Vladimir Putin might get tired of winning.
Ever since the U.S. intelligence community discovered the Russian operation to interfere in the 2016 presidential election and aid President Donald Trump’s victory, some Republicans have been laboring to undermine investigations into the attack and discredit the intelligence agencies that discovered it.
Those efforts reached a new crescendo on Friday, when House Republicans released a partisan memo alleging anti-Trump bias at the FBI with approval from Trump, who declared on Twitter that both the FBI and Department of Justice are corrupt.
But that turmoil, some were quick to point out, is exactly what Putin wanted all along.
“The latest attacks on the FBI and Department of Justice serve no American interests – no party’s, no president’s, only Putin’s,” Sen. John McCain (R-Ariz.) said in a statement Friday. “Our nation’s elected officials, including the president, must stop looking at this investigation through the warped lens of politics and manufacturing partisan sideshows. If we continue to undermine our own rule of law, we are doing Putin’s job for him.”
For more than a year, Trump has consistently cast doubt on the assessments of intelligence agencies he now leads, arguing that “the deep state” is stacked against him. Facing an investigation that reached into his own administration, and potentially into the Oval Office, the president chose to fire his FBI director, James Comey last May, and since then has repeatedly hinted that he might try to do the same to others.
That may include deputy attorney general Rod Rosenstein, who oversees special Russia counsel Robert Mueller. “You figure that one out,” Trump said when asked Friday if he still had confidence in Rosenstein after reading the memo.
The cumulative effect of it all, intelligence veterans said, was to diminish trust in government institutions—thereby weakening the U.S.
“We have to remember what Putin’s goal in this whole endeavor was,” said Ned Price, a former CIA officer and NSC spokesperson under President Barack Obama. “It was at its core to divide the American people and pit us against each other.”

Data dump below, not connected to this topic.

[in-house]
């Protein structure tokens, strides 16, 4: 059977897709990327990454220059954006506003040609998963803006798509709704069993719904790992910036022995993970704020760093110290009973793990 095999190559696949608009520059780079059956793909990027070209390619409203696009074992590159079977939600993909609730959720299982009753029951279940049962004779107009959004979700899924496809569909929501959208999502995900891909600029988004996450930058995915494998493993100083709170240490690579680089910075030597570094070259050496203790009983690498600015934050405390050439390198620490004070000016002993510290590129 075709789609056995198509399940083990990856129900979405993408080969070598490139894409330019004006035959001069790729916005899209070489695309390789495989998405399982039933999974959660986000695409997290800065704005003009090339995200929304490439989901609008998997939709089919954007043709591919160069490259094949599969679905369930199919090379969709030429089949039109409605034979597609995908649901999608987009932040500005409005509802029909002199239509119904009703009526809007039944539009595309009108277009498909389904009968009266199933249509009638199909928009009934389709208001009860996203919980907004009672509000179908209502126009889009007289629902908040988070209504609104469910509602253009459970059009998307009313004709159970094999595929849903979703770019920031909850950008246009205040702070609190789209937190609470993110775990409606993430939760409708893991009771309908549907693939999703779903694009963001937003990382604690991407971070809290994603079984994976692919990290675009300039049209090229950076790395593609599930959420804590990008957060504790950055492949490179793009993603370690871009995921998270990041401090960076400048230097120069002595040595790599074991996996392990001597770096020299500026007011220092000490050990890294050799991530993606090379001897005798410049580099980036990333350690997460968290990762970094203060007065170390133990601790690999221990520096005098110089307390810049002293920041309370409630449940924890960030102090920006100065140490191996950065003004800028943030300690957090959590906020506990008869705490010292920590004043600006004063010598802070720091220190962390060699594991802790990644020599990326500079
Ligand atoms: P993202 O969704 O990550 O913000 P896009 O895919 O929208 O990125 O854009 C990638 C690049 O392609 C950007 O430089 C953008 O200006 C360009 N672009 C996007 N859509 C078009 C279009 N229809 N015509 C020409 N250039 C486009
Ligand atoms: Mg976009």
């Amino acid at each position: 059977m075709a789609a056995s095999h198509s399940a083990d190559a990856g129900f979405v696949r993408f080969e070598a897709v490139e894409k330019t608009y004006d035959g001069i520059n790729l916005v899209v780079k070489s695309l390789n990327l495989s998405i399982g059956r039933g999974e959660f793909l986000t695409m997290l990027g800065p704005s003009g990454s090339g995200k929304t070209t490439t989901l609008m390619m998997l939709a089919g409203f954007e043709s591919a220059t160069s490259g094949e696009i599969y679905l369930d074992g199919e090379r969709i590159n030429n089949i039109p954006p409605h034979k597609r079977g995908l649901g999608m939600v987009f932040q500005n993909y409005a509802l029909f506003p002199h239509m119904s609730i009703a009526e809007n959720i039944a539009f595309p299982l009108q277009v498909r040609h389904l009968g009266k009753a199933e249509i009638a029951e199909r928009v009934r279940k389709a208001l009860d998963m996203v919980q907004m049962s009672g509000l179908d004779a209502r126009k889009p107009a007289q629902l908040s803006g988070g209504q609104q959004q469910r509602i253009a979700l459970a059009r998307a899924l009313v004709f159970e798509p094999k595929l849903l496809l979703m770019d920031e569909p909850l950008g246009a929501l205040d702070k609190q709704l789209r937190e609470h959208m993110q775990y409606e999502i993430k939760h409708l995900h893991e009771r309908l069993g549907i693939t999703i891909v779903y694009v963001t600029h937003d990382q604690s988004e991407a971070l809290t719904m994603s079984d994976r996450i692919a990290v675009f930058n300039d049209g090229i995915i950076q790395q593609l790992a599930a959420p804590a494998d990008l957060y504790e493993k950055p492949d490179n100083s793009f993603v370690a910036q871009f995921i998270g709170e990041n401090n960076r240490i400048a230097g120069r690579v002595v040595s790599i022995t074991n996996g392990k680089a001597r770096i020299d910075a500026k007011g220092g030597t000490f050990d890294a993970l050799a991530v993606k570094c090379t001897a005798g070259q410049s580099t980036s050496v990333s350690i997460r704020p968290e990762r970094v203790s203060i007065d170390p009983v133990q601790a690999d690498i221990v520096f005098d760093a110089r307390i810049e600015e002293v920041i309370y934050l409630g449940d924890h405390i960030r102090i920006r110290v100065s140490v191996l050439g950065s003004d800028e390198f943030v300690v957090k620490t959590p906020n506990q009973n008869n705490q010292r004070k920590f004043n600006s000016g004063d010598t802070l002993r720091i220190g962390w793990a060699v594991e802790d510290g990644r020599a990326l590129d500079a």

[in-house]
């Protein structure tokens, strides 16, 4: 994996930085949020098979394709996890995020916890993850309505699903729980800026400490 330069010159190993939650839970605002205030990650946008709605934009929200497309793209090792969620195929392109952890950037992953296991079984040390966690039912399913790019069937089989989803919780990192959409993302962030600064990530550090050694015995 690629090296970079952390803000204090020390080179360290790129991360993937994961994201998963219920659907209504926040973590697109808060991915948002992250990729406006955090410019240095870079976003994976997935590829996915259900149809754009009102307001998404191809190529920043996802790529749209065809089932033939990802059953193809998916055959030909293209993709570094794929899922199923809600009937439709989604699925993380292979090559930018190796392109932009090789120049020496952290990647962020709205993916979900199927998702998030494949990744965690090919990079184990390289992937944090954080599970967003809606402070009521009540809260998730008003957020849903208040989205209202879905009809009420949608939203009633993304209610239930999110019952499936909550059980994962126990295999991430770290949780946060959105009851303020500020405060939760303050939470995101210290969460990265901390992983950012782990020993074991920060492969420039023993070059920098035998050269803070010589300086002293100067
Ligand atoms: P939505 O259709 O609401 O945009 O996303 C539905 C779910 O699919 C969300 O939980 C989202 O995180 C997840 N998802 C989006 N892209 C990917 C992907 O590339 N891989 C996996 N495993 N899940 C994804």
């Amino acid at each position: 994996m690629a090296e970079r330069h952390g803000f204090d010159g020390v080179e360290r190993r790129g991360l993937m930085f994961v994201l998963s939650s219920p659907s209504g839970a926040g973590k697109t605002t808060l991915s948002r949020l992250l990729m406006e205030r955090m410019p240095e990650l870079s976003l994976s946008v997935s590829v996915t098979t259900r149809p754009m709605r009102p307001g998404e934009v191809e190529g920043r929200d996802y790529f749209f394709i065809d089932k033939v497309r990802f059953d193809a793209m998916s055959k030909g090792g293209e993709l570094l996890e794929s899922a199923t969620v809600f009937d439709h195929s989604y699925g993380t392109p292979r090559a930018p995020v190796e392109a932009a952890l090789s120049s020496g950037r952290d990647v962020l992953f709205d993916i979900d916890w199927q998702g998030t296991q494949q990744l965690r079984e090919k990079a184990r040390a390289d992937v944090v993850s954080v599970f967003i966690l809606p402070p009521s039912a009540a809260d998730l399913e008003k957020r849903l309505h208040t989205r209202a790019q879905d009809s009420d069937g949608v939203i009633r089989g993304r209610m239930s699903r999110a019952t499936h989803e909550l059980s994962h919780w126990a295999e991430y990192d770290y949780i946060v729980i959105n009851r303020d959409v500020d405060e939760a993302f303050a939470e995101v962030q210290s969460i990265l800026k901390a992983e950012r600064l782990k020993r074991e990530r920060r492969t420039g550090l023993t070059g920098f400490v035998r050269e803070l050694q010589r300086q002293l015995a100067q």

“This is exactly what he had hoped and it has succeeded beyond his wildest expectations,” he said of the memo. “This memo just play right into that… This is exactly what Putin had in mind.”
The memo “is simply an attempt to cast aspersions on the whole investigation,” said Robert Litt, a former general counsel for the Office of the Director of National Intelligence who now works for Morrison and Foerster.
“To the extent that Putin’s goal is to weaken us an emphasize our internal division, which was certainly one of the conclusions that the intelligence community reached, yes absolutely [he succeeded],” Litt added. “This is increasing partisanship and division and making it more difficult to bring to light what they’re actually doing. … I would’ve thought that there would have been a considerably greater level of bipartisan concern about what the Russians have done.”
But for Trump, House Intelligence Committee chairman Devin Nunes and other Republicans, Friday was a day of triumph.
“The Committee has discovered serious violations of the public trust, and the American people have a right to know when officials in crucial institutions are abusing their authority for political purposes,” Nunes wrote on Friday, accompanying the release of the memo his staff drafted.
“I think it’s a disgrace what's happening in our country,” Trump declared.
The memo, however, showed little that was new. A dossier compiled by a former British intelligence operative, who was funded in part by Clinton’s campaign, was part of the basis for the investigation, the memo says. But that was already known. And other elements of the investigation were underway independent of the dossier, the memo acknowledged.
Nonetheless, conservative media — including some outlets which were handed the memo before it became public — rejoiced.
Former House Speaker and Trump confidant Newt Gingrich suggested that the memo would ultimately undermine Mueller’s investigation.
“This memo will lead to more releases of more material and it will go on and on,” Gingrich told POLITICO. “We will be shocked at how deep the sickness was. … Why would you think Mueller is anything different? He’s just part of the same mess.”